Somatic Resilience and Regulation

Cinnamon Cranston

Somatic Resilience and Regulation (SRR) Therapy was created by Kathy L. Kain and Stephen J. Terrell, senior Somatic Experiencing Practitioners and Teachers of Peter Levine’s work.  They developed Somatic Resilience and Regulation  in response to the need to develop new techniques and approaches that work better for people who have experienced early developmental trauma. Kathy and Stephen co-authored the book Nurturing Resilience: Helping Clients Move Forward from Developmental Trauma.

Early developmental trauma occurs within the first five years of life when the neural platform – (the place in the brain where our sense of safety vs threat is developed and associations are made that set the groundwork for the rest of our life) is being developed and attachment style is established. SRR brings together Attachment, Polyvagal, Neuroscience, Child Development Theory, Trauma and Somatics to provide practitioners a new way to understand and work with safety and regulation.

In this therapy touch has an important role in restoring and repairing relational well-being. The approach to touch is very similar to Rosen Method Bodywork but with less demand on the verbal or social engagement system,  and a specific intentional attention and attunement to the threat response system (HPA axis, Kidney /Adrenals, Brain Stem) as well as other effected systems (skin, digestive and musculo-skeletal : fascia, muscle, bone). Early developmental trauma has a profound effect on our bodies physiology.  The bodies nervous system grows and learns to adapt and support the complexity of trauma symptoms that present later in life. This can result in a complex response to relational connection, and difficulty experiencing feelings of safety. SRR therapy has a profound impact on a persons capacity to experience a happier, healthier life.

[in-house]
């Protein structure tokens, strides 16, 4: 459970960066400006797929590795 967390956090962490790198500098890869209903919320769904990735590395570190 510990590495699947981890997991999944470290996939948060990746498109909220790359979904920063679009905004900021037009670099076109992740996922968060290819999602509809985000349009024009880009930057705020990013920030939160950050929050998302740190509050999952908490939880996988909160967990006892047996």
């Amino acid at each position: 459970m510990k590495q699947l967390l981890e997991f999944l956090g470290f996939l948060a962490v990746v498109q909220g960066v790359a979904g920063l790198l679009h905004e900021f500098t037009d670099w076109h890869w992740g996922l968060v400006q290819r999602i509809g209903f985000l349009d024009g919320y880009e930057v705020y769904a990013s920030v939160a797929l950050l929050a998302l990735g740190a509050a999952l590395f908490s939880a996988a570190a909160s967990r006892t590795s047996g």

What qualifies as early developmental trauma? You might be surprised! Anytime a child feels overwhelmed and helpless and lacking the support of a parent or loving caregiver to assist in co-regulation ( a parent or caregiver who has a regulated nervous system), a child’s nervous system will be in a situation where flight/fight is activated but with the only real option of freeze available to them, and if that is not remedied a shut down or collapse response will occur. Different situations feel more or less life threatening at different ages. The epigenetic trauma of parents and extended family, as well as cultural and societal trauma is also a factor. If a parent has a dysregulated nervous system and the child is trying to attach with this parent they will naturally develop a dysregulated nervous system. Certain styles of parenting that may be socially acceptable can also be traumatizing; such as, sleep training and time out discipline when the child is sent to their room alone. Children are not capable of self-regulation when they are five years or younger. They need a parent to be present supporting them with their big feelings. This often does not happen in our society. Shock traumas, such as, hospital procedures, other physical trauma, birth trauma, verbal, physical and sexual abuse also have an incredible impact on the neural platform if they occur within the first five years of life, and are now considered a part of developmental trauma as well.

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